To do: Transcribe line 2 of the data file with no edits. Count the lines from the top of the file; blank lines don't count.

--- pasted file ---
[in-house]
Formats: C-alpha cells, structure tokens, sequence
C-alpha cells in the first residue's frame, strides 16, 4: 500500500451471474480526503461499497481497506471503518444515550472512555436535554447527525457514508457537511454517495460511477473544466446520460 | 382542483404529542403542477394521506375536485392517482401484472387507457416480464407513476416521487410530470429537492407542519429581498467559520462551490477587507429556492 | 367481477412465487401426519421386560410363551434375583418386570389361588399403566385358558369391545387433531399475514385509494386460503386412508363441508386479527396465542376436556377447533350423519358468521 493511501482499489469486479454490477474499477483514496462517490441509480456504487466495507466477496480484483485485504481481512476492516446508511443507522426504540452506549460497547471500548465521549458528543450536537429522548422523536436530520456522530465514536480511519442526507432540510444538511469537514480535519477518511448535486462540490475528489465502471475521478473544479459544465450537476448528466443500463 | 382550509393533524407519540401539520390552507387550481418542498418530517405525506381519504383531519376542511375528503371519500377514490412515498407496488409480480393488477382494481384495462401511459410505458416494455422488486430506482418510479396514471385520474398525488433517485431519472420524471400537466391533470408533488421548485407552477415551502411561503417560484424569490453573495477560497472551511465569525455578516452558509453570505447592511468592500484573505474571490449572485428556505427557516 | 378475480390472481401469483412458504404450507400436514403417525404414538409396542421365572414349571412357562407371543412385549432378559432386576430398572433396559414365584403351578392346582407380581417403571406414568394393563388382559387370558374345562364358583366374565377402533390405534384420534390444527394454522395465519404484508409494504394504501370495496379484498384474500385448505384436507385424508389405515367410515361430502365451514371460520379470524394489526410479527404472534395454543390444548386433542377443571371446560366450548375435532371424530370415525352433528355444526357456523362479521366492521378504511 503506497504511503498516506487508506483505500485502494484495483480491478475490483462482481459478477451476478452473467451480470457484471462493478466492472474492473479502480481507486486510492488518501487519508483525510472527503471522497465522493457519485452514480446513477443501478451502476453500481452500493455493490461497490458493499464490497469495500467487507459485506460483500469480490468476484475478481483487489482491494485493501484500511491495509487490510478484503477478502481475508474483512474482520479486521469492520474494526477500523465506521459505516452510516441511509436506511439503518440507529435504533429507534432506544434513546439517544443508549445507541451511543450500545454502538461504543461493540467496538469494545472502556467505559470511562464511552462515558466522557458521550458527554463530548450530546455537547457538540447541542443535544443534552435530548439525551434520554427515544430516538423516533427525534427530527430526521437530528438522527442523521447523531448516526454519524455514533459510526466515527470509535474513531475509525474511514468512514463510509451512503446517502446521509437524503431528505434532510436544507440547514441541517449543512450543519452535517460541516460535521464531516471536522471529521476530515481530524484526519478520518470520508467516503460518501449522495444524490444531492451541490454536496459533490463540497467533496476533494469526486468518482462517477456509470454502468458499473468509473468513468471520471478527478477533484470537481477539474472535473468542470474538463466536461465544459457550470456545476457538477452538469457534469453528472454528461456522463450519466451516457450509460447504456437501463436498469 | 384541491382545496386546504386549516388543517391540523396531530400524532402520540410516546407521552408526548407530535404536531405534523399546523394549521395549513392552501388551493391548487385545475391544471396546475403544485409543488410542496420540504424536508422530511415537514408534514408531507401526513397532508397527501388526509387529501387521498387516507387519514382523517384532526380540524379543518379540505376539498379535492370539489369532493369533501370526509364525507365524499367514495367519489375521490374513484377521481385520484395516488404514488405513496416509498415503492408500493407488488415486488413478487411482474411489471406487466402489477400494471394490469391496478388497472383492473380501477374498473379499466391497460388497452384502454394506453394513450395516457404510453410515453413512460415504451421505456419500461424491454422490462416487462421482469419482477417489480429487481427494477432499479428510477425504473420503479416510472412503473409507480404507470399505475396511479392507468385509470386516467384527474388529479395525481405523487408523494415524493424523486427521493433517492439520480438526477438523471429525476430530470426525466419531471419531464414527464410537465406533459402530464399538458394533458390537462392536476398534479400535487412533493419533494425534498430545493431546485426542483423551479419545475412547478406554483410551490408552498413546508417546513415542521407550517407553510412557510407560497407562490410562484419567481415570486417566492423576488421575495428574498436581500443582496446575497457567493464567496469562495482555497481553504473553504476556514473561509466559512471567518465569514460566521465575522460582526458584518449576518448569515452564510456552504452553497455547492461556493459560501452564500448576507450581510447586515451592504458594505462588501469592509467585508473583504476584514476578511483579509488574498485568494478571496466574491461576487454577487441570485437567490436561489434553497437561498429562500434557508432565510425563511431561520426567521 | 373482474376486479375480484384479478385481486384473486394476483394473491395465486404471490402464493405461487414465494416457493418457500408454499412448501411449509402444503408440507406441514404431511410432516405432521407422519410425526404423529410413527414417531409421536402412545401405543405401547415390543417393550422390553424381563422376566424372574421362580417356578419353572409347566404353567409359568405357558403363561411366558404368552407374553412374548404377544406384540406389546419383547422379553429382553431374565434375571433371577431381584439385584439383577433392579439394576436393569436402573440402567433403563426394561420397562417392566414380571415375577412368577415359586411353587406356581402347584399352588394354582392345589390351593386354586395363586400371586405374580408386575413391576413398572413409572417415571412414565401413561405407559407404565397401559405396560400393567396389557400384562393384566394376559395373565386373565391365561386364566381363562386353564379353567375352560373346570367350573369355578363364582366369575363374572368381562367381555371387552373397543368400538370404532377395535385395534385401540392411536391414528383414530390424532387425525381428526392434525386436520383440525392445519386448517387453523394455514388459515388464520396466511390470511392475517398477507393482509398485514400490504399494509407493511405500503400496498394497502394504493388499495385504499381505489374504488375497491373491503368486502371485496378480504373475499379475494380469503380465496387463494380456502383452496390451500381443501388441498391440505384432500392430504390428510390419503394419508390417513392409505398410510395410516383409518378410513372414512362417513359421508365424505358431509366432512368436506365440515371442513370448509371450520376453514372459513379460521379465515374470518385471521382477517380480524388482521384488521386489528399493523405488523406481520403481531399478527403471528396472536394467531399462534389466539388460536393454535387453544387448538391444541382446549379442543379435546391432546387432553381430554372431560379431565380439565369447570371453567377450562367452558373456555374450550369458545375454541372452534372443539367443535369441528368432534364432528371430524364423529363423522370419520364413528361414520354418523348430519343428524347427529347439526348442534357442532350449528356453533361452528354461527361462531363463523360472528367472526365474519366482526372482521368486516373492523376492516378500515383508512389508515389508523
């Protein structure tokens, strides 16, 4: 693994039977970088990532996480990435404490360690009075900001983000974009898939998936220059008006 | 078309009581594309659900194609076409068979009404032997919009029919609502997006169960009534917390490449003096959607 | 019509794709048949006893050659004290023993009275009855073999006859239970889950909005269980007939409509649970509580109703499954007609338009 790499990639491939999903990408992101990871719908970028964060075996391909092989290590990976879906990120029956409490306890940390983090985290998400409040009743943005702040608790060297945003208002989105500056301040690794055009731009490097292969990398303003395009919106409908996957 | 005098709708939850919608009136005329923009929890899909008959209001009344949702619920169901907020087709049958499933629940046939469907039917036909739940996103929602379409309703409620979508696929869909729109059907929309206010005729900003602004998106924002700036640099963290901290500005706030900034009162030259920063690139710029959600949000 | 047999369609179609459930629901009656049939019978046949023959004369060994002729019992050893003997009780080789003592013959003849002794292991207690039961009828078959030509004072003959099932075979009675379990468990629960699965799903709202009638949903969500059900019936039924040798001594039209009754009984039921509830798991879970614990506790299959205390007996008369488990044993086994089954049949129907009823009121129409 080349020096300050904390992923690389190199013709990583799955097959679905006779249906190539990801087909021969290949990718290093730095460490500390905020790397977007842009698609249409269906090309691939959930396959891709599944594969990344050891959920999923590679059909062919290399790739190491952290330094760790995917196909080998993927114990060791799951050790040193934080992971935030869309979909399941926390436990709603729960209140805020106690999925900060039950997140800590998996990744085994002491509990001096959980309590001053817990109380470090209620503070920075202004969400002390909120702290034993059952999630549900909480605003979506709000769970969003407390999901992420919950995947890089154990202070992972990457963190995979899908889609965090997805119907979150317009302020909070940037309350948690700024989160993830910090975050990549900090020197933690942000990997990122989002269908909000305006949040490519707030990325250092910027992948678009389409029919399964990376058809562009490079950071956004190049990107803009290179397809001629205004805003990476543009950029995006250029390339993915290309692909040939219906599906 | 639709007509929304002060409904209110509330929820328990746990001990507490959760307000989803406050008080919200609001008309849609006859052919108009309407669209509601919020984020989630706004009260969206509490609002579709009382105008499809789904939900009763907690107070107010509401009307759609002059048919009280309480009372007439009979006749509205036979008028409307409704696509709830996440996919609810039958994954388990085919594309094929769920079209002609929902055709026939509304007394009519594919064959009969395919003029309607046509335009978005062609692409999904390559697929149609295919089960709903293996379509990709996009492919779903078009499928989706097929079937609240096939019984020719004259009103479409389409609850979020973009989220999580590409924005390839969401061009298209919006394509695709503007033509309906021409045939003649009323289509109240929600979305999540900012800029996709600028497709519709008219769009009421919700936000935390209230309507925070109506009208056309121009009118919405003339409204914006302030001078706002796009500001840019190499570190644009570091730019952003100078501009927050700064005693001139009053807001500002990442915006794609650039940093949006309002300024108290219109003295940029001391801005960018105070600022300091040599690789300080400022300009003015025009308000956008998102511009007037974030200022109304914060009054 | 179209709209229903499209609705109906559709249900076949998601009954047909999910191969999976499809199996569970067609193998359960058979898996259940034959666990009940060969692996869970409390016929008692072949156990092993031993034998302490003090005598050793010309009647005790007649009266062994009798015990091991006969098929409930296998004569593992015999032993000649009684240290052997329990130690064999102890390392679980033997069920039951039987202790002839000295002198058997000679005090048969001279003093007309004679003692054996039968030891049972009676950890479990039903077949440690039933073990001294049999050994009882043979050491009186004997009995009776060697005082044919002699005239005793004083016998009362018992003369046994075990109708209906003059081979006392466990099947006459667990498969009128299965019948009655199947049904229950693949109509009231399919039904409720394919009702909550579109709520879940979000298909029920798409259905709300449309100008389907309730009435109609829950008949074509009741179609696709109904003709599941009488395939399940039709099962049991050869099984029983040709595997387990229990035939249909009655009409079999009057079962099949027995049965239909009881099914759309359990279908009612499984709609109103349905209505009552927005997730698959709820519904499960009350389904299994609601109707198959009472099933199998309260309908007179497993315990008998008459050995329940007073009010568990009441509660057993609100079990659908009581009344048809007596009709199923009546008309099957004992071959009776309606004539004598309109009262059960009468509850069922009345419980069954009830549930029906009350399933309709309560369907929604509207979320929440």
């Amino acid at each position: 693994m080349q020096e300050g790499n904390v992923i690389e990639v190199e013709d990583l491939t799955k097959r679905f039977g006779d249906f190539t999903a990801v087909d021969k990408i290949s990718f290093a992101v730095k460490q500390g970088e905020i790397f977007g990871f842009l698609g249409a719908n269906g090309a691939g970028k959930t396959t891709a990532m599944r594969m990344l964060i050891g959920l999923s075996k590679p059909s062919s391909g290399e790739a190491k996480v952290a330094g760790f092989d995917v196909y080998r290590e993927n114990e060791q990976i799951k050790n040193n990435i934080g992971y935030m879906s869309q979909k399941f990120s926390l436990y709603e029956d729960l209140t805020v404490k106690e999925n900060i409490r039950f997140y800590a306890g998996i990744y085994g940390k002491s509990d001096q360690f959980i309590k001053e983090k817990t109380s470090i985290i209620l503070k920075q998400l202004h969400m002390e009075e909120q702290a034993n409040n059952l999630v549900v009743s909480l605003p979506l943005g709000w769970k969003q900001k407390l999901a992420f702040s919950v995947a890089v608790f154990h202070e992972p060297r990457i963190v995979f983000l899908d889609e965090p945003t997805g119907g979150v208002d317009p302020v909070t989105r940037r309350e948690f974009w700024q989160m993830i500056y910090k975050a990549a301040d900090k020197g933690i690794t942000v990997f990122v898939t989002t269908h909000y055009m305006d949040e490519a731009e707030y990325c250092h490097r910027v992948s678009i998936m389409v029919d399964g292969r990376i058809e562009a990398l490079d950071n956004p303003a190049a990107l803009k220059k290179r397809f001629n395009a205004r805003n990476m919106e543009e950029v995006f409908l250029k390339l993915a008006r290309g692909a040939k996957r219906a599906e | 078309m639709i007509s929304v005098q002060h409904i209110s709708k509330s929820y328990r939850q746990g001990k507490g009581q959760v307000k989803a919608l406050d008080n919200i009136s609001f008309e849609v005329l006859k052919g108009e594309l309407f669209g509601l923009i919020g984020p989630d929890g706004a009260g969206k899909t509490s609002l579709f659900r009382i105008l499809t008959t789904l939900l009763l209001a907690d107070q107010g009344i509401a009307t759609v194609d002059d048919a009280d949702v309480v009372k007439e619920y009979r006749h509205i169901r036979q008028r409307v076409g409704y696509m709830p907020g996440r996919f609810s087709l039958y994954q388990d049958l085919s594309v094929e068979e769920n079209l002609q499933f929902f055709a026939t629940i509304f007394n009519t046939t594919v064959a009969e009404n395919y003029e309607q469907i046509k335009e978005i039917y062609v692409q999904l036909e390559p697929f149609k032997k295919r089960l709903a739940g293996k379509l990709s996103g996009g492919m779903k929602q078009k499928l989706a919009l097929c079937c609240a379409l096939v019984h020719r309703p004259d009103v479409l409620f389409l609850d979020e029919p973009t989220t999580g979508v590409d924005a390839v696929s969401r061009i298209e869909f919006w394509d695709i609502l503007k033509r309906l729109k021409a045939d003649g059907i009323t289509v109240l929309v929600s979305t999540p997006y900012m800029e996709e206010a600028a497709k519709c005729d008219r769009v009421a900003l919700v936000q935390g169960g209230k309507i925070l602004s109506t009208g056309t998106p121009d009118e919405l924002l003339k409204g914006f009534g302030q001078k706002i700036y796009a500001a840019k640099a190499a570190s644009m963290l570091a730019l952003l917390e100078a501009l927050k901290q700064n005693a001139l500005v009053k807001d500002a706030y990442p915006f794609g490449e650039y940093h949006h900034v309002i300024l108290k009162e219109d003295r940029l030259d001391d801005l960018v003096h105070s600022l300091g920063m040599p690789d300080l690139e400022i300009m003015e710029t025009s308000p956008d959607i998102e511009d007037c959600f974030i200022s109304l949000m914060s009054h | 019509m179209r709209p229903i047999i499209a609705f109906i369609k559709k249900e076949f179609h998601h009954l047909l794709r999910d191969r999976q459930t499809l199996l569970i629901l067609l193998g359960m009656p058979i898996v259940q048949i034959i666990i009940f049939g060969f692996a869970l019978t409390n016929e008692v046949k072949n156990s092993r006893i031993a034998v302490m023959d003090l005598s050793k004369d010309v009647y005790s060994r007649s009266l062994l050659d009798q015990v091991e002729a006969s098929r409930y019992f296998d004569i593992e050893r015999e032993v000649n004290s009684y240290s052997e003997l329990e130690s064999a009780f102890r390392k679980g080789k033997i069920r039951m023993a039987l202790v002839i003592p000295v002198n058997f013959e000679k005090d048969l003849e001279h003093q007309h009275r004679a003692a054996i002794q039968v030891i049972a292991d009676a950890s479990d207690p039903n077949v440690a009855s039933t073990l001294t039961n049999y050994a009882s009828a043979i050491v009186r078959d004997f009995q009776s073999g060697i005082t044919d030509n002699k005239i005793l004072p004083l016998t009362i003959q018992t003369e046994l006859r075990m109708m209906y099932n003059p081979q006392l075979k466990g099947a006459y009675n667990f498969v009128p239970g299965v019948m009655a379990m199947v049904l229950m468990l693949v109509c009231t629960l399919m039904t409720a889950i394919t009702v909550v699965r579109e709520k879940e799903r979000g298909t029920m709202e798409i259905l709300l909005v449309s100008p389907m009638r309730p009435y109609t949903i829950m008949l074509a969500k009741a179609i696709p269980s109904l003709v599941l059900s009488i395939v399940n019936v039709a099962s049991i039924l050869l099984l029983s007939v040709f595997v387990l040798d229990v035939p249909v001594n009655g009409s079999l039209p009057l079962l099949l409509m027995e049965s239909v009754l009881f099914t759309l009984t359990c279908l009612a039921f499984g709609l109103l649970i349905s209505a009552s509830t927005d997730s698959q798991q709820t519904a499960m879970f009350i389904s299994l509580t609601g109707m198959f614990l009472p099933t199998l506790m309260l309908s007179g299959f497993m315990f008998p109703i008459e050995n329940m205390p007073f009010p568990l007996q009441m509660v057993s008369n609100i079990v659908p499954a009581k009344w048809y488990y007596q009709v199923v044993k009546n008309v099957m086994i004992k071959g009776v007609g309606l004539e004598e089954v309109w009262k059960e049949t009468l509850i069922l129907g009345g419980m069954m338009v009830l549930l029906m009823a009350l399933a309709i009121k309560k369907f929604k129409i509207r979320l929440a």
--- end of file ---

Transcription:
Formats: C-alpha cells, structure tokens, sequence